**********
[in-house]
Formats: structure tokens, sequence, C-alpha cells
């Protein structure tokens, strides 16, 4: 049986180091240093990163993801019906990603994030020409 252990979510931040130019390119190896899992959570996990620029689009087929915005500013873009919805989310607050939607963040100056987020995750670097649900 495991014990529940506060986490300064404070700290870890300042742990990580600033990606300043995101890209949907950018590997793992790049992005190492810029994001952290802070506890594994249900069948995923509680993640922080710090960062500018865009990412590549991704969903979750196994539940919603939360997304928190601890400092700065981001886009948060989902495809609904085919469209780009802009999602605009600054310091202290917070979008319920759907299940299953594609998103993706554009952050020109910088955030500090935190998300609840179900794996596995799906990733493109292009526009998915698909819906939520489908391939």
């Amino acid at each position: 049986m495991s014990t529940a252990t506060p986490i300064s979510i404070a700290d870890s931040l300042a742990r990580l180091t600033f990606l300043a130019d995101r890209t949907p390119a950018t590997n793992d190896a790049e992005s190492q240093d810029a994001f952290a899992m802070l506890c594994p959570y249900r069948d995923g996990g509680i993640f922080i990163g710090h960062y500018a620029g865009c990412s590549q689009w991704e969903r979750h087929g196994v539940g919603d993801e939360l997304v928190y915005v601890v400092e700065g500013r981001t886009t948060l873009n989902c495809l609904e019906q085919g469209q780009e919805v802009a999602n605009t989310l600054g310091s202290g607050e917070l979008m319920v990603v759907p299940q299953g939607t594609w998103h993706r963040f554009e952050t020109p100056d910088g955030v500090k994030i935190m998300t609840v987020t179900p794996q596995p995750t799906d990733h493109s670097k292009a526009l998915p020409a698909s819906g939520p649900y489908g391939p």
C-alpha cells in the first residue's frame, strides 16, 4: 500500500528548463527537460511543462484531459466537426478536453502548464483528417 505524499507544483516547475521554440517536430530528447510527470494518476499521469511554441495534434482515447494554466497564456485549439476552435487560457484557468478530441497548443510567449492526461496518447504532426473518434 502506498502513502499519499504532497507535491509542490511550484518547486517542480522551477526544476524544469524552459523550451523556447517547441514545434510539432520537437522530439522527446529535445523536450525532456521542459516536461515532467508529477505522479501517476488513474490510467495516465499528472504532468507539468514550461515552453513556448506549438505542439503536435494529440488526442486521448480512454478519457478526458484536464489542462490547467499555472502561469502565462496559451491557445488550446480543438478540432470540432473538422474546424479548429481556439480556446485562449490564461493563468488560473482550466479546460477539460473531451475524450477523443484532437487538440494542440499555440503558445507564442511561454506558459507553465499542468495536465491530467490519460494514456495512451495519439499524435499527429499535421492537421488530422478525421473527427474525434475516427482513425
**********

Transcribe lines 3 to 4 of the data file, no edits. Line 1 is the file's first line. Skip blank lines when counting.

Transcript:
């Protein structure tokens, strides 16, 4: 049986180091240093990163993801019906990603994030020409 252990979510931040130019390119190896899992959570996990620029689009087929915005500013873009919805989310607050939607963040100056987020995750670097649900 495991014990529940506060986490300064404070700290870890300042742990990580600033990606300043995101890209949907950018590997793992790049992005190492810029994001952290802070506890594994249900069948995923509680993640922080710090960062500018865009990412590549991704969903979750196994539940919603939360997304928190601890400092700065981001886009948060989902495809609904085919469209780009802009999602605009600054310091202290917070979008319920759907299940299953594609998103993706554009952050020109910088955030500090935190998300609840179900794996596995799906990733493109292009526009998915698909819906939520489908391939």
């Amino acid at each position: 049986m495991s014990t529940a252990t506060p986490i300064s979510i404070a700290d870890s931040l300042a742990r990580l180091t600033f990606l300043a130019d995101r890209t949907p390119a950018t590997n793992d190896a790049e992005s190492q240093d810029a994001f952290a899992m802070l506890c594994p959570y249900r069948d995923g996990g509680i993640f922080i990163g710090h960062y500018a620029g865009c990412s590549q689009w991704e969903r979750h087929g196994v539940g919603d993801e939360l997304v928190y915005v601890v400092e700065g500013r981001t886009t948060l873009n989902c495809l609904e019906q085919g469209q780009e919805v802009a999602n605009t989310l600054g310091s202290g607050e917070l979008m319920v990603v759907p299940q299953g939607t594609w998103h993706r963040f554009e952050t020109p100056d910088g955030v500090k994030i935190m998300t609840v987020t179900p794996q596995p995750t799906d990733h493109s670097k292009a526009l998915p020409a698909s819906g939520p649900y489908g391939p």